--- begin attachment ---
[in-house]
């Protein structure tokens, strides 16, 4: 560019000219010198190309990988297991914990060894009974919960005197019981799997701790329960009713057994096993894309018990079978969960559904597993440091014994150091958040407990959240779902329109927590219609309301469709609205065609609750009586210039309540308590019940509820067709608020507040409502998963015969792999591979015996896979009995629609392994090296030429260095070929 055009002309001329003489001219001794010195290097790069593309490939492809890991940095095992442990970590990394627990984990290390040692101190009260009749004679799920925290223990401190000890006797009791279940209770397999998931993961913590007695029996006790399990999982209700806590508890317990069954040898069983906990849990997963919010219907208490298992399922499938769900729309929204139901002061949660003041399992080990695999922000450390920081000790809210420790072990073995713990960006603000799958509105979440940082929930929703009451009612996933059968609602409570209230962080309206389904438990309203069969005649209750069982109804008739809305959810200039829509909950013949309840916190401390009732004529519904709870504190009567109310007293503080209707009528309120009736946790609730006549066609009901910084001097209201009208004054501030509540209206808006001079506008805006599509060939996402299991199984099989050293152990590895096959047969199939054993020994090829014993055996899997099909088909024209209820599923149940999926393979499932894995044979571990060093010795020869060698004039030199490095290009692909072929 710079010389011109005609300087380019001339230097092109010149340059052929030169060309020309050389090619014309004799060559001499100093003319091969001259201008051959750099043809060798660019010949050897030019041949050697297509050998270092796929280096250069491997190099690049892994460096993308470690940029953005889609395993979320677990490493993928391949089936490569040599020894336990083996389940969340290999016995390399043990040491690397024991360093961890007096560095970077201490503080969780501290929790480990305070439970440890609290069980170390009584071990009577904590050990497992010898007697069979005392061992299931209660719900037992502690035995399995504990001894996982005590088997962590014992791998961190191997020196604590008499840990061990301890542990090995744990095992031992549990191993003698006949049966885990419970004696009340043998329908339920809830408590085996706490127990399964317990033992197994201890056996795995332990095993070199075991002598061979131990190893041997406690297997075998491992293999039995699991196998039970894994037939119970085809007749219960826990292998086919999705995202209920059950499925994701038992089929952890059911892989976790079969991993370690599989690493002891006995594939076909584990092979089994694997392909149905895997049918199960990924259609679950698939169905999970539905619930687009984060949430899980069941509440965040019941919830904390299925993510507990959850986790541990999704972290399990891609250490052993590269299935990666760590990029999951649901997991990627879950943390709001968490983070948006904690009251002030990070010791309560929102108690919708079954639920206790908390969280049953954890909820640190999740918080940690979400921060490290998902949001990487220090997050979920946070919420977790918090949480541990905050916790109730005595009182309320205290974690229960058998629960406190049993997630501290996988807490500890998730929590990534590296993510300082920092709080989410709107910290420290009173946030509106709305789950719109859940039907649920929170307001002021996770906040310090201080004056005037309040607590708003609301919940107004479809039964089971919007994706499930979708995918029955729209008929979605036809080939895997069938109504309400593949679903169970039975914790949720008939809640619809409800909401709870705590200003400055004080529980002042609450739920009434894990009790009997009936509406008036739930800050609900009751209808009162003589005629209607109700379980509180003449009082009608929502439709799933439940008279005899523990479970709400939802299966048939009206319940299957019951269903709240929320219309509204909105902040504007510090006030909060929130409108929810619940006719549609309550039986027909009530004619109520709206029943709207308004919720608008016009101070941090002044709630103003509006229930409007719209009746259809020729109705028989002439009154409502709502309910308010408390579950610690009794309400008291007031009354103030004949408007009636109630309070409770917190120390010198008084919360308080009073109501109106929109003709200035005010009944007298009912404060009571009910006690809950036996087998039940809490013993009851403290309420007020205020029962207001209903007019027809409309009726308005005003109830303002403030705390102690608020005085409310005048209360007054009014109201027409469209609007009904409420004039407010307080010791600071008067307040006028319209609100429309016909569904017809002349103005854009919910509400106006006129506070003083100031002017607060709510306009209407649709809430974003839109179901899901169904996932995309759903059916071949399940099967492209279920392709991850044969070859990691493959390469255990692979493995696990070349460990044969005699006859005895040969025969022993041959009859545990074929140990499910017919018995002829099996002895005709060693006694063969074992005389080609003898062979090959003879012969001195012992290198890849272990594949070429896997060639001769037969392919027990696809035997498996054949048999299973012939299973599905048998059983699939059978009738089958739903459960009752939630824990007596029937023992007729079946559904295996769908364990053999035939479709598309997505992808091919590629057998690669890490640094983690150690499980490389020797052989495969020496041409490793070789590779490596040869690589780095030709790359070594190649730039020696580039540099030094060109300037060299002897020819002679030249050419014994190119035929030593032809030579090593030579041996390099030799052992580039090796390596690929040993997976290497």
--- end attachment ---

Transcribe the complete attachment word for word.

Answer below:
[in-house]
């Protein structure tokens, strides 16, 4: 560019000219010198190309990988297991914990060894009974919960005197019981799997701790329960009713057994096993894309018990079978969960559904597993440091014994150091958040407990959240779902329109927590219609309301469709609205065609609750009586210039309540308590019940509820067709608020507040409502998963015969792999591979015996896979009995629609392994090296030429260095070929 055009002309001329003489001219001794010195290097790069593309490939492809890991940095095992442990970590990394627990984990290390040692101190009260009749004679799920925290223990401190000890006797009791279940209770397999998931993961913590007695029996006790399990999982209700806590508890317990069954040898069983906990849990997963919010219907208490298992399922499938769900729309929204139901002061949660003041399992080990695999922000450390920081000790809210420790072990073995713990960006603000799958509105979440940082929930929703009451009612996933059968609602409570209230962080309206389904438990309203069969005649209750069982109804008739809305959810200039829509909950013949309840916190401390009732004529519904709870504190009567109310007293503080209707009528309120009736946790609730006549066609009901910084001097209201009208004054501030509540209206808006001079506008805006599509060939996402299991199984099989050293152990590895096959047969199939054993020994090829014993055996899997099909088909024209209820599923149940999926393979499932894995044979571990060093010795020869060698004039030199490095290009692909072929 710079010389011109005609300087380019001339230097092109010149340059052929030169060309020309050389090619014309004799060559001499100093003319091969001259201008051959750099043809060798660019010949050897030019041949050697297509050998270092796929280096250069491997190099690049892994460096993308470690940029953005889609395993979320677990490493993928391949089936490569040599020894336990083996389940969340290999016995390399043990040491690397024991360093961890007096560095970077201490503080969780501290929790480990305070439970440890609290069980170390009584071990009577904590050990497992010898007697069979005392061992299931209660719900037992502690035995399995504990001894996982005590088997962590014992791998961190191997020196604590008499840990061990301890542990090995744990095992031992549990191993003698006949049966885990419970004696009340043998329908339920809830408590085996706490127990399964317990033992197994201890056996795995332990095993070199075991002598061979131990190893041997406690297997075998491992293999039995699991196998039970894994037939119970085809007749219960826990292998086919999705995202209920059950499925994701038992089929952890059911892989976790079969991993370690599989690493002891006995594939076909584990092979089994694997392909149905895997049918199960990924259609679950698939169905999970539905619930687009984060949430899980069941509440965040019941919830904390299925993510507990959850986790541990999704972290399990891609250490052993590269299935990666760590990029999951649901997991990627879950943390709001968490983070948006904690009251002030990070010791309560929102108690919708079954639920206790908390969280049953954890909820640190999740918080940690979400921060490290998902949001990487220090997050979920946070919420977790918090949480541990905050916790109730005595009182309320205290974690229960058998629960406190049993997630501290996988807490500890998730929590990534590296993510300082920092709080989410709107910290420290009173946030509106709305789950719109859940039907649920929170307001002021996770906040310090201080004056005037309040607590708003609301919940107004479809039964089971919007994706499930979708995918029955729209008929979605036809080939895997069938109504309400593949679903169970039975914790949720008939809640619809409800909401709870705590200003400055004080529980002042609450739920009434894990009790009997009936509406008036739930800050609900009751209808009162003589005629209607109700379980509180003449009082009608929502439709799933439940008279005899523990479970709400939802299966048939009206319940299957019951269903709240929320219309509204909105902040504007510090006030909060929130409108929810619940006719549609309550039986027909009530004619109520709206029943709207308004919720608008016009101070941090002044709630103003509006229930409007719209009746259809020729109705028989002439009154409502709502309910308010408390579950610690009794309400008291007031009354103030004949408007009636109630309070409770917190120390010198008084919360308080009073109501109106929109003709200035005010009944007298009912404060009571009910006690809950036996087998039940809490013993009851403290309420007020205020029962207001209903007019027809409309009726308005005003109830303002403030705390102690608020005085409310005048209360007054009014109201027409469209609007009904409420004039407010307080010791600071008067307040006028319209609100429309016909569904017809002349103005854009919910509400106006006129506070003083100031002017607060709510306009209407649709809430974003839109179901899901169904996932995309759903059916071949399940099967492209279920392709991850044969070859990691493959390469255990692979493995696990070349460990044969005699006859005895040969025969022993041959009859545990074929140990499910017919018995002829099996002895005709060693006694063969074992005389080609003898062979090959003879012969001195012992290198890849272990594949070429896997060639001769037969392919027990696809035997498996054949048999299973012939299973599905048998059983699939059978009738089958739903459960009752939630824990007596029937023992007729079946559904295996769908364990053999035939479709598309997505992808091919590629057998690669890490640094983690150690499980490389020797052989495969020496041409490793070789590779490596040869690589780095030709790359070594190649730039020696580039540099030094060109300037060299002897020819002679030249050419014994190119035929030593032809030579090593030579041996390099030799052992580039090796390596690929040993997976290497």